A multi-billionaire's son is dying. No one, including House and the team led by Foreman, can come up with the right diagnosis. When House does, it's an incurable malady that leads to imminent death, in about a day.
The father believes that in order for his son to be saved, he has to do something to balance his extraordinary monetary success - set the karmic balance right, by losing all of his money and holdings. No one can ever bear pure, 100% success in everything, he reasons. For his son to live, the billionaire has to lose all of his money.
We've all had that feeling, haven't we. When things are going great, we expect something to go wrong to balance the books. And vice versa. The balanced cosmos can be a source of pessimism or optimism, depending upon your current up or down position.
And, of course, after the billionaire bankrupts himself, House comes up with the right diagnosis. The son recovers. Is this a victory for rational diagnosis versus cosmic karma? Or is House really an instrument of the cosmos? Maybe both are true.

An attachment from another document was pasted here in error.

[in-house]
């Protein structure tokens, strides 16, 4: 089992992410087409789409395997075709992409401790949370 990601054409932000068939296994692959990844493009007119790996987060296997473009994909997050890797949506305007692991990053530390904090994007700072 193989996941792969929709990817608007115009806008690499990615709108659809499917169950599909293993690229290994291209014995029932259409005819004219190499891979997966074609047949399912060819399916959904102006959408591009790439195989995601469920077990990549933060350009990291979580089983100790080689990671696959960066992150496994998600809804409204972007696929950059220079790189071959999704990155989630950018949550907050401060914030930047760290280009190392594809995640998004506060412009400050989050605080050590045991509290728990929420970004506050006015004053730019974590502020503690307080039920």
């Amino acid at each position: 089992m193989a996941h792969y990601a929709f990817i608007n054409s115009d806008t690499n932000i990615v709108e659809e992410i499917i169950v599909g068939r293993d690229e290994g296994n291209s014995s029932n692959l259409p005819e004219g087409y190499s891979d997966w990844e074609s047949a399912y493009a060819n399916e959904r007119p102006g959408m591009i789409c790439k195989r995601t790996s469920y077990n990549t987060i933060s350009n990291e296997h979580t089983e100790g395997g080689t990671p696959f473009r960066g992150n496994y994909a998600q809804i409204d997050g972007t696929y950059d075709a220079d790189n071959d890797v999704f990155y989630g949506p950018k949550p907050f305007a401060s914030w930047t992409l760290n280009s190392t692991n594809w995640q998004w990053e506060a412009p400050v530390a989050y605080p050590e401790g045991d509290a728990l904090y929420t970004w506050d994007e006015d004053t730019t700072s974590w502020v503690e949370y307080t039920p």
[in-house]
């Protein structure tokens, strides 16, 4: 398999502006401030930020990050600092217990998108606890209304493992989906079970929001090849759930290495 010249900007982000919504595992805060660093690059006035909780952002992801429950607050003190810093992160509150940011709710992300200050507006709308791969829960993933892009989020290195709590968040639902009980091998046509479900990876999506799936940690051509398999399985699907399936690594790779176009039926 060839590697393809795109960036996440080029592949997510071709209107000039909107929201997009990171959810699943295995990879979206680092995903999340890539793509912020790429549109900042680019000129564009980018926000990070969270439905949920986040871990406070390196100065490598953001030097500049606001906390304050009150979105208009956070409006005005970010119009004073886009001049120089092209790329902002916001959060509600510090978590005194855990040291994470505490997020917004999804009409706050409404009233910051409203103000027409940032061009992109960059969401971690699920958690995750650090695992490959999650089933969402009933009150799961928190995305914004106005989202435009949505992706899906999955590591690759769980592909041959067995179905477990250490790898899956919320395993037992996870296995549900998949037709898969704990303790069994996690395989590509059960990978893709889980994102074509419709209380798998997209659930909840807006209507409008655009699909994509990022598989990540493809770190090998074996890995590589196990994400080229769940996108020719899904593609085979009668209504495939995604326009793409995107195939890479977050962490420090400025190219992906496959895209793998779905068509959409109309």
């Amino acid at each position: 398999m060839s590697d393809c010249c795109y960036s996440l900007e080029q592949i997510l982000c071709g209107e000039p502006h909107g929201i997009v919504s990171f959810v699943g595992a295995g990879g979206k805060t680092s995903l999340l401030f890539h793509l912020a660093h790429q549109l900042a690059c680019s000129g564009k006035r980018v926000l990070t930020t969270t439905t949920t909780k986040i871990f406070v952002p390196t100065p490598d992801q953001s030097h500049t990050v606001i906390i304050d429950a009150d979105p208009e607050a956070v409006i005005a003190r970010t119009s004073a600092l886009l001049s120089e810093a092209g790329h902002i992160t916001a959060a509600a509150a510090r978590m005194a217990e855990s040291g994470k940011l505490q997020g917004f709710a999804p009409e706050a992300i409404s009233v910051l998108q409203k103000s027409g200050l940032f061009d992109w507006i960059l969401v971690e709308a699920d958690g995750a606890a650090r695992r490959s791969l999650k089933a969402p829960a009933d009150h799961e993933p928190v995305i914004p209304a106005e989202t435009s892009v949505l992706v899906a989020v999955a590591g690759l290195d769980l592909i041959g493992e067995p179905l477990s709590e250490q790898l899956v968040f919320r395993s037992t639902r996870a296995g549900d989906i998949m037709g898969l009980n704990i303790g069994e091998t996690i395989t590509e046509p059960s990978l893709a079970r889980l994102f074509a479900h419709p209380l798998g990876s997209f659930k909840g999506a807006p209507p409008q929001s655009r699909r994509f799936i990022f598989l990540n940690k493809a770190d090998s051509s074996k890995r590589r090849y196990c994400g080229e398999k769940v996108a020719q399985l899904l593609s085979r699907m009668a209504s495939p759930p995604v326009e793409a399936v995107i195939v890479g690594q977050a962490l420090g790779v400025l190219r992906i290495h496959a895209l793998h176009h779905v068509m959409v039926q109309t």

Meanwhile, House is busy protecting his team on all sorts of fronts, doing what he can to keep 13 at the hospital, and giving Chase and therefore Foreman what they need to survive the M & M inquiry about the genocidal dictator Dibala's death last week.
But those situations are far from completely resolved. The plane for a new life is boarding, and 13's walking on it. Chase has still not told Cameron what he did to Dibala.
Karma - or House - still has some work to do...
See also House Reborn in Season Six? ... 6.2: The Gang is Back and Fractured ... 6.3: The Saving Hitler Quandary
6-min podcast review of House
The Plot to Save Socrates
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